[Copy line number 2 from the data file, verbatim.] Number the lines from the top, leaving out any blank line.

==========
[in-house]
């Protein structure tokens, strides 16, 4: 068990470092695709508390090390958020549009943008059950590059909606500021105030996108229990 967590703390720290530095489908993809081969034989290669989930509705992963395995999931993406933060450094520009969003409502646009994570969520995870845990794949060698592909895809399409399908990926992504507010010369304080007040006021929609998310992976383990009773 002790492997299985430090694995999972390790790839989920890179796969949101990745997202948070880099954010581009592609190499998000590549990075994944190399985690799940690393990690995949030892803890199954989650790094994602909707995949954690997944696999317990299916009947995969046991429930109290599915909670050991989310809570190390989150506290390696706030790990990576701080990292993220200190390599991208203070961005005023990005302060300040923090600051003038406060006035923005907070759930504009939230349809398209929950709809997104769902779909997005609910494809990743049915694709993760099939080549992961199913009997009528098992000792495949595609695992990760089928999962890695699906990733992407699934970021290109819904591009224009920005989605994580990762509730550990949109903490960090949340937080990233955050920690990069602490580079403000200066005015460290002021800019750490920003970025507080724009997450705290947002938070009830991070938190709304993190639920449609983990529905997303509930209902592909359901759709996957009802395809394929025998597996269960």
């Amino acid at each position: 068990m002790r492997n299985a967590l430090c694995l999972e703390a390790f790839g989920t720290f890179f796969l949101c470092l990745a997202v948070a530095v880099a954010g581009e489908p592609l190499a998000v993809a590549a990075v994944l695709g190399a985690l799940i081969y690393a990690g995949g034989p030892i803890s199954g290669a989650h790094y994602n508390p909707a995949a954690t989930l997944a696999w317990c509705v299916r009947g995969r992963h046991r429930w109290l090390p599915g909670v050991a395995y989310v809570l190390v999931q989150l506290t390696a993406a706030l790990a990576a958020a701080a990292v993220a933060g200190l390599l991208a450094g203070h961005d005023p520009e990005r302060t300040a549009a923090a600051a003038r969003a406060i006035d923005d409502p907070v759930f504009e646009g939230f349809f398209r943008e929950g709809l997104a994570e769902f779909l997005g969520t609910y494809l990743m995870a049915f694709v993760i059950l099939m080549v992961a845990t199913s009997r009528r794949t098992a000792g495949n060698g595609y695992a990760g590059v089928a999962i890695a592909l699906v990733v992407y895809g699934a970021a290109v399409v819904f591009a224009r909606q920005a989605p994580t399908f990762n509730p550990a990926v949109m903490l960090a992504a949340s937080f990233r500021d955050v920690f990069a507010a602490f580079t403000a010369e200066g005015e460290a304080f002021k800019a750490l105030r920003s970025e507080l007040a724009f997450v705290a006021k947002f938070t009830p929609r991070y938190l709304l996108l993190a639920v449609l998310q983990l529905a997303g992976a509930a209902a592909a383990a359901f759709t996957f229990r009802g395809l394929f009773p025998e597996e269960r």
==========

């Protein structure tokens, strides 16, 4: 068990470092695709508390090390958020549009943008059950590059909606500021105030996108229990 967590703390720290530095489908993809081969034989290669989930509705992963395995999931993406933060450094520009969003409502646009994570969520995870845990794949060698592909895809399409399908990926992504507010010369304080007040006021929609998310992976383990009773 002790492997299985430090694995999972390790790839989920890179796969949101990745997202948070880099954010581009592609190499998000590549990075994944190399985690799940690393990690995949030892803890199954989650790094994602909707995949954690997944696999317990299916009947995969046991429930109290599915909670050991989310809570190390989150506290390696706030790990990576701080990292993220200190390599991208203070961005005023990005302060300040923090600051003038406060006035923005907070759930504009939230349809398209929950709809997104769902779909997005609910494809990743049915694709993760099939080549992961199913009997009528098992000792495949595609695992990760089928999962890695699906990733992407699934970021290109819904591009224009920005989605994580990762509730550990949109903490960090949340937080990233955050920690990069602490580079403000200066005015460290002021800019750490920003970025507080724009997450705290947002938070009830991070938190709304993190639920449609983990529905997303509930209902592909359901759709996957009802395809394929025998597996269960």